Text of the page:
As the reports I have linked below refer to military machines, namely robots, drones, and the like, these are what I mean by autonomous machine. These military machines have, to my knowledge up to now, to be controlled by a military operative, whether in the country the machine is in, or remotely via satellite in another country. These reports suggest no operative is controlling these machines and the machines themselves are determining whether the person is an enemy or ally, breaking all three of Isaac Asimov's Three Laws of Robotics.

The magazine, New Scientist reported that:

Military drones may have autonomously attacked humans for the first time ever last year, according to a United Nations report. While the full details of the incident, which took place in Libya, haven’t been released and it is unclear if there were any casualties, the event suggests that international efforts to ban lethal autonomous weapons before they are used may already be too late.

Looking at the idea, apparently, it comes from a 548-page report from the United Nations Security Council that details the tail end of the Second Libyan Civil War.

Logistics convoys and retreating HAF were subsequently hunted down and remotely engaged by the unmanned combat aerial vehicles or the lethal autonomous weapons systems such as the STM Kargu-2 (see annex 30) and other loitering munitions. The lethal autonomous weapons systems were programmed to attack targets without requiring data connectivity between the operator and the munition: in effect, a true “fire, forget and find” capability.

The Verve who provided this quote, states

What the report doesn’t say — at least not outright — is that human beings were killed by autonomous robots acting without human supervision. It says humans and vehicles were attacked by a mix of drones, quadcopters, and “loitering munitions” (we’ll get to those later), and that the quadcopters had been programmed to work offline. But whether the attacks took place without connectivity is unclear.

Nevertheless, a number of publications including CNET have been reporting that

Libyan forces were "hunted down and remotely engaged" by an autonomous drone

So, have autonomous machines killed people without human supervision?

  • 6
    I assume you do not intend to include self-driving cars in the question?
    – GEdgar
    Jun 14 '21 at 12:23
  • 16
    Isn't a landmine also an "autonomous machine"? It can't move, but its programming can decide to explode when a human is near. And landmines killed and injured plenty of humans without supervision.
    – Philipp
    Jun 14 '21 at 13:02
  • 7
    This is degenerating into quibbles about definitions. Is a landmine a "fire, forget and find" autonomous machine, that doesn't require data connectivity? Does finding such ambiguities in the definitions help anyone at all?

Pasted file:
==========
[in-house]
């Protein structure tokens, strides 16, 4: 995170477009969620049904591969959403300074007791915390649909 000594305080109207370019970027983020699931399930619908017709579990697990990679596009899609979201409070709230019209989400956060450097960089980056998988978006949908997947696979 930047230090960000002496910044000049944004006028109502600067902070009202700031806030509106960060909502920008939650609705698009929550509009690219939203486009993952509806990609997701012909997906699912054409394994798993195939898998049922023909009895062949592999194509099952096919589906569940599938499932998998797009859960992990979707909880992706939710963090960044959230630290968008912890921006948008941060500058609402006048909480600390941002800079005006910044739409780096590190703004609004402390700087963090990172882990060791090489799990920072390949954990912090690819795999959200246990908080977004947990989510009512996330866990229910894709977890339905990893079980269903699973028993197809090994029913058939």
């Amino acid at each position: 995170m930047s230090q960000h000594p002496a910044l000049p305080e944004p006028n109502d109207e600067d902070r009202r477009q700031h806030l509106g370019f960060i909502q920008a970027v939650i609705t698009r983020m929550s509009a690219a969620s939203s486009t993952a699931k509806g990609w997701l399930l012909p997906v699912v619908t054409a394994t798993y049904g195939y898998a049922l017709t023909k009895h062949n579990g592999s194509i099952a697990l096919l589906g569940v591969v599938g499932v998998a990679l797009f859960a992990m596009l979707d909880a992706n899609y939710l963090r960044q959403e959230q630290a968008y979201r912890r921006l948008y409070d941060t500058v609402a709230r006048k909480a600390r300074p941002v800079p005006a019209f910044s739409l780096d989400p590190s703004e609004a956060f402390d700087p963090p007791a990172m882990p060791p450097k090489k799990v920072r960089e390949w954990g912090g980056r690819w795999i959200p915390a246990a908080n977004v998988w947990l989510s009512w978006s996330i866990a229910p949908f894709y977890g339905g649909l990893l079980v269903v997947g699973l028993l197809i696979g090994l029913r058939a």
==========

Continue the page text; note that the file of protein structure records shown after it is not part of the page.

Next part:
– Oddthinking
    Jun 15 '21 at 11:57
  • 3
    Land mines are pretty simplistic, but how about captor mines? They sit there in the ocean until they hear the target they're programmed for and fire a torpedo at it. There are also anti-radiation missiles that can be told to hover over an area and attack any transmitter they find, but I don't know if they have ever been fired in anger. Jun 16 '21 at 3:07
  • 5
    And, to agree with @forest, a good chunk of Asimov's work is about how the three laws weren't absolute, or caused problems of various sorts, or were subverted in one manner or another. They are a narrative device for driving the story. Including them here is a red herring. Jun 19 '21 at 4:28

Yes, kinda.

Mines have been around for centuries and I'd call those autonomous military machines. Mines have killed countless people, on their own.

Contact mines work by someone (or a vehicle) merely touching them, influence mines by someone (or a vehicle) merely coming close and triggering the influence mechanism (whether magnetic, acoustic, heat, pressure, etc.).

They are so prevalent and so hard to get rid of after a conflict has ended that efforts to ban them from use have been going on for decades with limited success (mainly because many countries see them, rightly so, as an effective means to fight against a numerically and/or technologically superior enemy, they're perfect for long term area denial). And they do last a long time, we're still digging up mines from WW2 (and maybe WW1) 70 years after that war ended, and some of those are still dangerous.

  • 7
    This is clearly not an answer to the question being asked.
    – mmeent
    Jun 29 '21 at 8:52
  • 4
    @mmeent as he doesn't specify what he means by "autonomous military machines" it IS an answer.
    – jwenting
    Jun 29 '21 at 9:07
  • That has been specified in the comments. Your "answer" is not helpful.
    – mmeent
    Jun 29 '21 at 9:10
  • 5
    @mmeent if a piece of clarification is vital to the question, it should be in the question. Jun 29 '21 at 12:53
  • @JohnDvorak It is in the question. See the first sentence! Jul 2 '21 at 19:09

You must log in to answer this question.

Not the answer you're looking for? Browse other questions tagged .